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Coeur d'Alene, Idaho, United States
Karen is a yogini, writer, student, teacher and meditator. She founded Garden Street School of Yoga in 2000. Karen lives with her husband Chris. They have two amazing sons, Eli and Leo (both of them young men).

Jun 15, 2011

dharma and svadharma

We finished up the Immersion cycle at Garden Street this past week.  Once again - the Immersion turned into an amazing process with a remarkable group of people and rich, deep discussions.  One of those discussions revolved around the consideration of dharma - (which is, basically, one's true Work) as part of our overview of the Bhagavad Gita.  We talked about "big" dharma -- opening to Big Context - (opening to the possibility of knowing that everything is Light - everything is God) and then letting that Big Context infuse one's particular expression of that Light - one's work or svadharma.

Sadhana (practice) is - for me - something that I "do" at the liminal space - the boundary - between svadharma and dharma.  What I mean is this: practice opens me to Big Context;  tethers me to That; locates my awareness and identity closer to the source point, the place in the middle, where I connect to clear streams of Light.  With that connection made, the Big Context can infuse the small individual context that is my work, my indiviaul expression of Light - my svadharama.  For example, in my practice of contemplation and journaling, I turn my compass inward, so that when I write this blog I am more truly aligned to the clear Light (sattva) and greater brightness can move outward through the vehicle of words, and what I write can be more useful. (Hey Angela - I think I got it wrong when I said I didn't think journaling was a formal sadhana.  I thought and thought about that......Now I'm changing my story.  I think journaling can be formal Sadhana.  It all depends on context.)

The discussion got really interesting - and struck a resonant chord with several people in the Immersion group - when I mentioned that I get into trouble if I read other blogs before I write my own.  It is better if I sit down to write and keep my mind and words relatively well lined up to a clear spring of inspiration that flow within me - as me.  When I read other blogs first - - I generally contaminate my own clear springs.  Before I know it I feel I have nothing to say that has not already been said - and said better.  And so I just end up surfing the internet or returning some more e-mails. In more classical terms - I think this is what Krishna was teaching Arjuna in the Gita when he said "it is better to do your own dharma poorly that to do another's dharma well."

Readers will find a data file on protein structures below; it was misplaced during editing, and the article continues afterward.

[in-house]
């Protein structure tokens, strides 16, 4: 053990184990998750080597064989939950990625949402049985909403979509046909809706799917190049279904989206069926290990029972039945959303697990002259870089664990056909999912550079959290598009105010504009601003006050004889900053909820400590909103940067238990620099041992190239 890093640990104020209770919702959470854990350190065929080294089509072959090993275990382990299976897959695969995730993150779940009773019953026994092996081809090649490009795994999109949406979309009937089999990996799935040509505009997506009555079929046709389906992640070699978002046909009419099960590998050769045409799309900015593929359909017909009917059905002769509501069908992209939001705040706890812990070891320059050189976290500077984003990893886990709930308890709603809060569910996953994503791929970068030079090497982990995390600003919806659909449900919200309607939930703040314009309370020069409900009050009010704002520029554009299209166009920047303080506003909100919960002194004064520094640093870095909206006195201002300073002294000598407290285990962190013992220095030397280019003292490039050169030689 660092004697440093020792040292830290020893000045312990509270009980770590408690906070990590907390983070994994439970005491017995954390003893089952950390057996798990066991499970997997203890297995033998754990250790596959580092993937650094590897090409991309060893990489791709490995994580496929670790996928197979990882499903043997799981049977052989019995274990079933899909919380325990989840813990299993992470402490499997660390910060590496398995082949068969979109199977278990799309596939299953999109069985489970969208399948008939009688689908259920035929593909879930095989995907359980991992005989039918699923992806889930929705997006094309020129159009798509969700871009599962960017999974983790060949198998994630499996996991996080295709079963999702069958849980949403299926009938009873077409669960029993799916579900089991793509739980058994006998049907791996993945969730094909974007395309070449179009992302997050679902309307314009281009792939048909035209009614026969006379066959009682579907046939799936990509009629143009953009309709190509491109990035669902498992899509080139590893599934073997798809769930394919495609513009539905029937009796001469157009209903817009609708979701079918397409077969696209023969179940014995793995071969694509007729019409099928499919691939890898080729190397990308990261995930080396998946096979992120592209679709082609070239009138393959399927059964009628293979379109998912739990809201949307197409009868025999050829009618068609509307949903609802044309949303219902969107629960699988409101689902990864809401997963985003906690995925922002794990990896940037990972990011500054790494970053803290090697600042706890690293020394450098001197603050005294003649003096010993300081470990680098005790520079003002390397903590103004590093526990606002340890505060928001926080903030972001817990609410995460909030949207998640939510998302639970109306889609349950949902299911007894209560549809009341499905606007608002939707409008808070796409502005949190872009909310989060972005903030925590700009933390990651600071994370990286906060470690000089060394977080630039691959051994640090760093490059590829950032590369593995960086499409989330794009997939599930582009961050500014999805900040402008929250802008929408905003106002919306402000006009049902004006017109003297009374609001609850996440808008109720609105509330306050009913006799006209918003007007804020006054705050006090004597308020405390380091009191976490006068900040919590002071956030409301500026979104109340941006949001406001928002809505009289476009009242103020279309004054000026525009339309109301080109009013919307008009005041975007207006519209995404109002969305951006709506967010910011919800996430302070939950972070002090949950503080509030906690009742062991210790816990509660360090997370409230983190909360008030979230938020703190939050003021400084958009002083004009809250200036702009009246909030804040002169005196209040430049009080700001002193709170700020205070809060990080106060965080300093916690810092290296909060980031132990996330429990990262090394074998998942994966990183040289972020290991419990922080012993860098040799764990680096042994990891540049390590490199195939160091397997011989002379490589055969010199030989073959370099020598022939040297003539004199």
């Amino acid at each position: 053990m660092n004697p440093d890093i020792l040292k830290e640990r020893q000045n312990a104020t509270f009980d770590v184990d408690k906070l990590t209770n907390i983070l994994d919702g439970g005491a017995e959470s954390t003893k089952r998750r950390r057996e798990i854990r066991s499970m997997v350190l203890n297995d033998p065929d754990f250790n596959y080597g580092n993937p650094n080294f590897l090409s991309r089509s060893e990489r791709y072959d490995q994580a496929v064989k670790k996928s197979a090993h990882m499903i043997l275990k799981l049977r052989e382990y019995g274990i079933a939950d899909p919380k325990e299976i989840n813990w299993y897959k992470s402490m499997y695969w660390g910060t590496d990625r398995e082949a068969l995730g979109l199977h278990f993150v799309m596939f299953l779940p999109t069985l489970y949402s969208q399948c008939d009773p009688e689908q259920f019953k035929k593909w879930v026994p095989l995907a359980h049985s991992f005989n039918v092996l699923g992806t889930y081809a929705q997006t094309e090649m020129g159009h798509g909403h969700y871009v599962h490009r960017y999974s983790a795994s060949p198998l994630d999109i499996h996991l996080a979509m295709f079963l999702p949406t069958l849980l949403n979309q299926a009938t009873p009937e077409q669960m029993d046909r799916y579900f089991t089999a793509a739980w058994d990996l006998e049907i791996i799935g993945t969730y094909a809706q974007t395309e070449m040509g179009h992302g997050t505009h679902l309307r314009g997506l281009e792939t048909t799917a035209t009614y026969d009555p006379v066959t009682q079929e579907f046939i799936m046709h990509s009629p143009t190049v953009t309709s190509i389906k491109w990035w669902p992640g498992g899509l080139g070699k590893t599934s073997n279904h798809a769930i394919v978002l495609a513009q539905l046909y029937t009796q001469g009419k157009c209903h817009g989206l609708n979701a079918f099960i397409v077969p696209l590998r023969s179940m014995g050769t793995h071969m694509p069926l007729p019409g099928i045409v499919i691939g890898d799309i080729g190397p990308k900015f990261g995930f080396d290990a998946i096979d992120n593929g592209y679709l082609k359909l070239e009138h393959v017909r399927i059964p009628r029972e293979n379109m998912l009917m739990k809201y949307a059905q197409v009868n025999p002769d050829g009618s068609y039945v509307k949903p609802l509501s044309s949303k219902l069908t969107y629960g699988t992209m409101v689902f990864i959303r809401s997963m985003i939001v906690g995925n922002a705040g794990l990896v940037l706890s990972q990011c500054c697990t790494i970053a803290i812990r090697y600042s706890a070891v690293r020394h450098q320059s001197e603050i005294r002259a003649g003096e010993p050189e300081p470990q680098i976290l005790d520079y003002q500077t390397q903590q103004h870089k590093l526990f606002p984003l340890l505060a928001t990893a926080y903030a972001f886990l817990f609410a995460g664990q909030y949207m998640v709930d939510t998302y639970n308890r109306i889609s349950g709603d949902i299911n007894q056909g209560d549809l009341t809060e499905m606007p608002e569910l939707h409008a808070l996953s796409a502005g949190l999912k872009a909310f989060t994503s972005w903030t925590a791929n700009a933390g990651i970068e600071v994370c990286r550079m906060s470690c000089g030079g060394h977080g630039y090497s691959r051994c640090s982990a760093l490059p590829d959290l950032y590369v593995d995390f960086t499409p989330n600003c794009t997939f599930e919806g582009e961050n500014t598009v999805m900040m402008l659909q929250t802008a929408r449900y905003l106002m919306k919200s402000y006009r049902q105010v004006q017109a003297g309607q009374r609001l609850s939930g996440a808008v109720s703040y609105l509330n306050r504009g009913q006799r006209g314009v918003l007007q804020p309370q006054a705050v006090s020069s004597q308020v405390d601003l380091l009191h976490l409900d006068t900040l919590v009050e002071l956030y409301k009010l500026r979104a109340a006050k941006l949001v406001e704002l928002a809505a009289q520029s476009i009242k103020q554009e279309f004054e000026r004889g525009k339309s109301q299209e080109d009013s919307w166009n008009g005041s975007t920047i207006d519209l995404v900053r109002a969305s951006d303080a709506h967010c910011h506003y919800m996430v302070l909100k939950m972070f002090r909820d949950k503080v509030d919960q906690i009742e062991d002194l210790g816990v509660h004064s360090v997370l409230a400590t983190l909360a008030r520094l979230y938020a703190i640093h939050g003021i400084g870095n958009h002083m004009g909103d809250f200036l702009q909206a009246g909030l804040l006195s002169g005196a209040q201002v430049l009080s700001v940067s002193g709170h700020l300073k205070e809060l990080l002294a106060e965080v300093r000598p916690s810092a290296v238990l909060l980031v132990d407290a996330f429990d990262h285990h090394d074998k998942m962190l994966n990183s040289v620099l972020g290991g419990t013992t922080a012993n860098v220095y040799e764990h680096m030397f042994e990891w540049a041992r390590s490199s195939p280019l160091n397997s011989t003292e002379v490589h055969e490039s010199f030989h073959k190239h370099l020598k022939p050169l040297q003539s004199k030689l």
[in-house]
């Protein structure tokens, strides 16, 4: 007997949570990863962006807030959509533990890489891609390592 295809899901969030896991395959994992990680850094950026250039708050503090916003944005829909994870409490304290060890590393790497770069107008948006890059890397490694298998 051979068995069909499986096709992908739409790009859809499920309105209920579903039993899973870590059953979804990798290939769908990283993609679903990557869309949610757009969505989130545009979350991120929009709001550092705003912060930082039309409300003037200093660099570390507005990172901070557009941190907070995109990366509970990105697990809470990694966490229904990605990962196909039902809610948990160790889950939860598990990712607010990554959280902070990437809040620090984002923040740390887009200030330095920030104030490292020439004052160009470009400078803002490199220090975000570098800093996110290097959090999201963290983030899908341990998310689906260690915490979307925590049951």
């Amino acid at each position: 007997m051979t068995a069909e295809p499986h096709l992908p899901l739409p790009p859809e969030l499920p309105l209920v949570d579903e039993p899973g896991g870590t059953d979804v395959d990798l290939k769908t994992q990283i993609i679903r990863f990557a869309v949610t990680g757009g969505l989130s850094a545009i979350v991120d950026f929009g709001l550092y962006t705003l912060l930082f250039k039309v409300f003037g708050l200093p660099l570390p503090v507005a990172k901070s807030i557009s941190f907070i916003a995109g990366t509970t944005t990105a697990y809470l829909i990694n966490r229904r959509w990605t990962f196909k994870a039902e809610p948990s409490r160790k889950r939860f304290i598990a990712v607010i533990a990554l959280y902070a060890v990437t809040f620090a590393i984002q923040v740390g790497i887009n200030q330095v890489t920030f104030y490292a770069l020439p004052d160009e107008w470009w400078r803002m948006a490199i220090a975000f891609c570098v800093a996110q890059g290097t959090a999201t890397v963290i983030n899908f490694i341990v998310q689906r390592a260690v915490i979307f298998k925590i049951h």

What I do now is I make a space in time between my writing and my reading of my friends' blogs. This way I can write from a "clear springs" place AND delight in my friends' and other's writings. 

Another good thing that happened in the Immersion this time through the Bhagavad Gita is that I realized I am familiar with and well read in a great resource - hiding in plain sight - Steven Pressfield's War of Art.  He is a student of the Gita and wrote basically a "get'r'done" manual on doing your dharma when he wrote the War of Art.  It brings out the Gita's powerful teaching on dharma with a contemporary voice.  Do the Work. Here's a few of his quotes:

"Creative work is not a selfish act or a bid for attention on the part of the actor. It's a gift to the world and every being in it. Don't cheat us of your contribution. Give us what you've got."  

"The song we’re composing already exists in potential. Our work is to find it." 

“We can’t become anything we want to be. We come into this world with a specific, personal destiny. We have a job to do, a calling to enact, a self to become. We are who are from the cradle, and we’re stuck with it. Our job in this lifetime is not to shape ourselves into some ideal we imagine we ought to be, but to find out who we already are and become it. If we are born to paint, it’s our job to become a painter. If we are born to raise and nurture children, it’s our job to become a mother. If we were born to overthrow the order of ignorance and injustice in the world, it’s our job to realize it and get down to business”.

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